Three years ago, a virus changed the world. COVID-19 was spreading, and many companies sent their people home. The lockdown changed work forever for many, even for those organizations in which most (or all) employees remained in the workplace. Over the course of the pandemic, many have yearned for a “return to normal,” whereas others have heralded the arrival of “the new normal.”
Fear is an emotion that everyone feels many times throughout their lives—and often at inconvenient or expected moments. Even highly experienced leaders encounter this saboteur while executing routine leadership tasks. By learning how to understand and manage that fear, leaders can avoid being paralyzed by it and will therefore be ready and able to lead effectively.
Nearly everyone has been micromanaged at some point in their careers—and no one ever loves it. No one ever lists micromanagement as one of the top skills of great leaders. More than a bad habit for individual leaders, micromanagement can create several big problems within an organization, including some that might not readily be associated with it. To determine whether they’re doing too much micromanaging, leaders should ask themselves the following questions.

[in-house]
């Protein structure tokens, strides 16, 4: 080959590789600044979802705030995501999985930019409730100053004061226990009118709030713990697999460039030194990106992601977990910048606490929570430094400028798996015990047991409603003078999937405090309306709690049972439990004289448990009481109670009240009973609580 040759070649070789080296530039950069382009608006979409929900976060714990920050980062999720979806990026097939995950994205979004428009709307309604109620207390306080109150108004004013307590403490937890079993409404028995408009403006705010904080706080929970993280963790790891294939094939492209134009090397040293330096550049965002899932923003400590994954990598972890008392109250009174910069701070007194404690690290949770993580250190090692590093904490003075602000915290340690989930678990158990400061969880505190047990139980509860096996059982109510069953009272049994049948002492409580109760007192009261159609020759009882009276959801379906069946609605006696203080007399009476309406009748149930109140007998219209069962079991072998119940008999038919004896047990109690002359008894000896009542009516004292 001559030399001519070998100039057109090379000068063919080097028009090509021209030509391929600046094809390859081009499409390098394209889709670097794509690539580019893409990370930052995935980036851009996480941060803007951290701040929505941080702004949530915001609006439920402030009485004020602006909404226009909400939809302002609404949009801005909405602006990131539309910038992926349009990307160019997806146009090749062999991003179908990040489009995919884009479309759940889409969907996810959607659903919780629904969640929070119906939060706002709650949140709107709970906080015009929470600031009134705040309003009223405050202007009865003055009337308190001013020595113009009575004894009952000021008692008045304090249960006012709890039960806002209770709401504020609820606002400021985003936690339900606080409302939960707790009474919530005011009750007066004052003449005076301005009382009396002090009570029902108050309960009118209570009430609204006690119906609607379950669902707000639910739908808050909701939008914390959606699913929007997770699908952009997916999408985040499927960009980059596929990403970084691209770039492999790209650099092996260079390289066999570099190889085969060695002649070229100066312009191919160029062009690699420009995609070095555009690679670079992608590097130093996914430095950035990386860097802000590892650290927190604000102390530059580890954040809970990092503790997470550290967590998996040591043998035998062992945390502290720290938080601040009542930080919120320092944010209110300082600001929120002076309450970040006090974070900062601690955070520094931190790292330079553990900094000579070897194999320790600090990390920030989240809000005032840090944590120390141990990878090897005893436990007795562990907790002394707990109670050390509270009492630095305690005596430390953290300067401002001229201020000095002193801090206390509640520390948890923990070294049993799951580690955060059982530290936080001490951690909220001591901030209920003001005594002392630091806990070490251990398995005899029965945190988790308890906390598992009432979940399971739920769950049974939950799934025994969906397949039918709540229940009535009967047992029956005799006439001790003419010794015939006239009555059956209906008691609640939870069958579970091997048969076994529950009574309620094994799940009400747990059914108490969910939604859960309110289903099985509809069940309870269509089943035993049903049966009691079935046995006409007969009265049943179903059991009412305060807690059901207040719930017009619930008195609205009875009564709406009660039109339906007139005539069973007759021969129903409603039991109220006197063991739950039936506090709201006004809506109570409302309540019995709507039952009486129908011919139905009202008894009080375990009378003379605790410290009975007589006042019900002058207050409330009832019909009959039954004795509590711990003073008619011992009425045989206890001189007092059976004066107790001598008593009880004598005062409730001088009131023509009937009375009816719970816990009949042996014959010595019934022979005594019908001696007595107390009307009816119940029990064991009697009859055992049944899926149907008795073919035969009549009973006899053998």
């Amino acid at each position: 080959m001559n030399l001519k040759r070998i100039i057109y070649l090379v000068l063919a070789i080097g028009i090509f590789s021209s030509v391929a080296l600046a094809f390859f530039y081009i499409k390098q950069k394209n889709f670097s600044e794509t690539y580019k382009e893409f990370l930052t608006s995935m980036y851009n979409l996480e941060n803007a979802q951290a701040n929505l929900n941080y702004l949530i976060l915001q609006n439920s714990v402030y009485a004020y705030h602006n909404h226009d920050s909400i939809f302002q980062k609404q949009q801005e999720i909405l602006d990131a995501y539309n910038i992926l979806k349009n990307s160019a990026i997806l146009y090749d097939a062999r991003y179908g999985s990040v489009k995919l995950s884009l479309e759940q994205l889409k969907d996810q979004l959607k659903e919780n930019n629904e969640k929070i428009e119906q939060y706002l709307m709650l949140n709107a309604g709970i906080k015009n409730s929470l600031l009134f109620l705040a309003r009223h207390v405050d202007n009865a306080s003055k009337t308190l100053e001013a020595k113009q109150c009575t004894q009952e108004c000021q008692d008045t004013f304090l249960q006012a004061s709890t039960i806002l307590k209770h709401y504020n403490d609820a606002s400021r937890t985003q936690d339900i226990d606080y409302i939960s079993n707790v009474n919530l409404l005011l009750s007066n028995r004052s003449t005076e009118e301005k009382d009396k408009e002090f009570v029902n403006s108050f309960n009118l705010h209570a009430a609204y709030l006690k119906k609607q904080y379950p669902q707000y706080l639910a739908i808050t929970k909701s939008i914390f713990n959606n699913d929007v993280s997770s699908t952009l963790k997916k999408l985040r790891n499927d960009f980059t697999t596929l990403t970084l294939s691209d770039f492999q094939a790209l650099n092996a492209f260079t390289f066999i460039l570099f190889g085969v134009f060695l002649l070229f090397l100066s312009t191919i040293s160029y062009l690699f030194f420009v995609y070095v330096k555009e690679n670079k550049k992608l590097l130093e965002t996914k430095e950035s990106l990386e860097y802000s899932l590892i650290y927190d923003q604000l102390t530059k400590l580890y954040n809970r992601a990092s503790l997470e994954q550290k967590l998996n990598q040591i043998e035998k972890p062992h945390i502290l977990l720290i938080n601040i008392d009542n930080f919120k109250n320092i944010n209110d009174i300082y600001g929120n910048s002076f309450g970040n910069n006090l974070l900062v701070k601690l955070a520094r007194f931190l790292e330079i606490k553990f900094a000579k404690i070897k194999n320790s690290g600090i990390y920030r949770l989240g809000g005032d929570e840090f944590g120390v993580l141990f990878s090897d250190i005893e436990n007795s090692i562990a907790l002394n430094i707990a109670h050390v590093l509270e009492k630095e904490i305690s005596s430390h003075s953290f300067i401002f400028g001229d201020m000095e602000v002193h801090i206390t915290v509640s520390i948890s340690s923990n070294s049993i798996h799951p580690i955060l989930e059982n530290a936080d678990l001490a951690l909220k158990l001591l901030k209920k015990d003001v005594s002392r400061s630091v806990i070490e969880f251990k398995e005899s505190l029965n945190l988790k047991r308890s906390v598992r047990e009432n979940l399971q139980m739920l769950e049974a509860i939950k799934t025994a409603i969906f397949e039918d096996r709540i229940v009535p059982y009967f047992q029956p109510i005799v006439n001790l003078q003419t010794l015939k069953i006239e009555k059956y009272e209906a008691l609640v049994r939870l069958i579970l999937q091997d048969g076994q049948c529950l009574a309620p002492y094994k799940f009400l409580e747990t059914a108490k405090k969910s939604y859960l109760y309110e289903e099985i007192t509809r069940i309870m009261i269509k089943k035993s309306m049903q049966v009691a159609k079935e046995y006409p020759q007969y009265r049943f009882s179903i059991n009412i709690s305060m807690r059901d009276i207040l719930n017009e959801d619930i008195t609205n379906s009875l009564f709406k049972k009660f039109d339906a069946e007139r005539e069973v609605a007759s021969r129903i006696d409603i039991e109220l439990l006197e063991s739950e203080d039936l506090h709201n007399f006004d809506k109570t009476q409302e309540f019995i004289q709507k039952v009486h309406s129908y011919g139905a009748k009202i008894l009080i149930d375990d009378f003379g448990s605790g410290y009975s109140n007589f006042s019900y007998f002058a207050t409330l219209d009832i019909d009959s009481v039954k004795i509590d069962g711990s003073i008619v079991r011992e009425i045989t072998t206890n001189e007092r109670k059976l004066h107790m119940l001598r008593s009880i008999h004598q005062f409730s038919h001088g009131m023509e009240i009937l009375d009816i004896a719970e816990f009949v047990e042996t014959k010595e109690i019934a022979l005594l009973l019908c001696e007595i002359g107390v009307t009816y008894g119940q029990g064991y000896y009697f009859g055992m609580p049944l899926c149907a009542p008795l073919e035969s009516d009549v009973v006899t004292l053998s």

Whether it’s positive or negative, receiving feedback is one of the best ways for people to know if they’re doing something right or wrong. Feedback plays a key role in a healthy workplace culture, where it fosters the growth of individuals, teams, and the organization and where employee voices are valued. Unfortunately, many businesses lack guidelines about when or how their employees receive this information.
A team at its best is unstoppable in how it responds to daily challenges (and even crises) in large part because each member of that team has the potential to lead from wherever they are, regardless of their title or position. Capable of achieving great things, a balanced team of leaders has several distinguishing characteristics.